Singa is a wind instrument of Jharkhand which is played in pairs in different ceremonies and occasions like weddings and other festivals.
The music of Jharkhand includes a multiple of popular folk songs, dances and other instrumental music. All these forms of music are played on different occasions which undoubtedly add a different flavor to those ceremonies. Among these instruments, the Jharkhand musical instrument Singa is mainly played on wedding ceremonies which with the passage of time has become a tradition of the folk culture of Jharkhand.
This culturally rich state witnesses a large number of festivals and occasions throughout the year. Their folk literature is decorated with a variety of music and instruments. If art and culture is an integral part of the heritage of Jharkhand, then Jharkhand wind instrument Singa is a major musical instrument of it.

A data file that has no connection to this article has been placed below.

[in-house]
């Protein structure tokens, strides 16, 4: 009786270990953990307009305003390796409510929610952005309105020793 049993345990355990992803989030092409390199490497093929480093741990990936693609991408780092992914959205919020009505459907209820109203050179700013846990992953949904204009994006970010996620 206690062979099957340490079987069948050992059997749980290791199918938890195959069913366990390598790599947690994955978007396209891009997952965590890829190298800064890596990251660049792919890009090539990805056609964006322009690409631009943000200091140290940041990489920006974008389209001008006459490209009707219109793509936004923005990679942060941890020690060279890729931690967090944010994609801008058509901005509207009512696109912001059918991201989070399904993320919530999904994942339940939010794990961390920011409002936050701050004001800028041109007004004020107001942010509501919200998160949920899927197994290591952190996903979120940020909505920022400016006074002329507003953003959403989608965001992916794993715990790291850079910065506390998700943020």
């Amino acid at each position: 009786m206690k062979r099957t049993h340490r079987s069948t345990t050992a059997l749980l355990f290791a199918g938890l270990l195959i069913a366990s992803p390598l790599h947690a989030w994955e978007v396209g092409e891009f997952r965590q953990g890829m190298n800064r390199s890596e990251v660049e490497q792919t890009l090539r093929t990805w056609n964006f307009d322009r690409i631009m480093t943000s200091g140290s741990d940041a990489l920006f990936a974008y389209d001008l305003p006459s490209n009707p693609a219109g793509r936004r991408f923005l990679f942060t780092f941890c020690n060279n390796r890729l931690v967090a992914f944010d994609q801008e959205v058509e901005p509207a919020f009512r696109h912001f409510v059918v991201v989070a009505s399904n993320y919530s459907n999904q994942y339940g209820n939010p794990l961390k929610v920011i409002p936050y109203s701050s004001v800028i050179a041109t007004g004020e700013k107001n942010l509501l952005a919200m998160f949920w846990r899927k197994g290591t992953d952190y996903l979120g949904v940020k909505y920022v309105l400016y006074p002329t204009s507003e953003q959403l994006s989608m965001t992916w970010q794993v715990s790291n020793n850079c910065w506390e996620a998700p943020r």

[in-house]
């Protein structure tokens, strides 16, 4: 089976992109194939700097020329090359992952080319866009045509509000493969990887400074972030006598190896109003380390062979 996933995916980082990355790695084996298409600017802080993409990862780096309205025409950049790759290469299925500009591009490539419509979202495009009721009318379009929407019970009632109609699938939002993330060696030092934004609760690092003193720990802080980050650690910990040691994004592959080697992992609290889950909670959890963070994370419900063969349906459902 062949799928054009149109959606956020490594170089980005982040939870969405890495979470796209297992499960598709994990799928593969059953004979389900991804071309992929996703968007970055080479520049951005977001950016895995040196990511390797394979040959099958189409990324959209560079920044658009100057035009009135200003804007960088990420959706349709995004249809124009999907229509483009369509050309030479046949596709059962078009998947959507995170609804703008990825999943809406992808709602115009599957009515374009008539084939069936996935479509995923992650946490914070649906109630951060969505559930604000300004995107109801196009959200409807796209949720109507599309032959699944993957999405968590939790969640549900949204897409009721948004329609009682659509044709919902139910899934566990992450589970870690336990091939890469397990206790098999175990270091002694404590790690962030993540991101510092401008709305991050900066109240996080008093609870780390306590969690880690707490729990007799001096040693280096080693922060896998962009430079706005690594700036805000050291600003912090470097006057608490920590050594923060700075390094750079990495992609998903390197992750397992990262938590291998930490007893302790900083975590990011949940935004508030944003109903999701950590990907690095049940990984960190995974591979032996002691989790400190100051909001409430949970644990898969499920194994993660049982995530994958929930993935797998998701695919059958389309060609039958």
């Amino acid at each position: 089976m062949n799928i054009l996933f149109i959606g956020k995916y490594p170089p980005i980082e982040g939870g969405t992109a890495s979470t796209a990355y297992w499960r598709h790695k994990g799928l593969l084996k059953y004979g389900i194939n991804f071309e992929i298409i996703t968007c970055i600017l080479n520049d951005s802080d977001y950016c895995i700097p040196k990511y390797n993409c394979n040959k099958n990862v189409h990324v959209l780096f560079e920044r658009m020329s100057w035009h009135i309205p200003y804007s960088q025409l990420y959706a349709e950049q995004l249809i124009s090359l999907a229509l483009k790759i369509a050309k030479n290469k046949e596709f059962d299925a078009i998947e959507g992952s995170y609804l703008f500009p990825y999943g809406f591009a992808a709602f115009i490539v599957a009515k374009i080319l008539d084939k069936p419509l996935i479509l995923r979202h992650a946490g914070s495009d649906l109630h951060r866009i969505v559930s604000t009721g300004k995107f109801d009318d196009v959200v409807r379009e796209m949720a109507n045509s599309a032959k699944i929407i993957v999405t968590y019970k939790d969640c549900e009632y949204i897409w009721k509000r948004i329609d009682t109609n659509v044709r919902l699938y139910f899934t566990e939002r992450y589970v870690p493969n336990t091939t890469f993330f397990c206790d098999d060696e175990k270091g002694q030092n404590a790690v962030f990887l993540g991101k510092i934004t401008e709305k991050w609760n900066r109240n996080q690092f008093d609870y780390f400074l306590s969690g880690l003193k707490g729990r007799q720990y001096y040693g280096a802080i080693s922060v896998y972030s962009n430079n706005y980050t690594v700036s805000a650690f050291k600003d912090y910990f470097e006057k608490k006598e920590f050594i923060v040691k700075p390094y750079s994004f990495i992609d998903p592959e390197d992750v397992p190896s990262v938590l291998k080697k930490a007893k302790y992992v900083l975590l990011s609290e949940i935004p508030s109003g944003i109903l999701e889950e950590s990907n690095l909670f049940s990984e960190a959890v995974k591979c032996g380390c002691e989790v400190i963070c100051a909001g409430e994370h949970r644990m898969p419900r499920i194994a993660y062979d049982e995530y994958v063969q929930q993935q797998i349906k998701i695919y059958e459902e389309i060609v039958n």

Singa of Jharkhand is a folk instrument made of brass. This special instrument is similar to the shape of 'S' and is mainly played on the occasions like wedding and other special programs. This wind instrument is played by blowing at one end with the mouth to form sound at the conic opening of the other end. Most of the people of Jharkhand are well introduced to the music of Singa.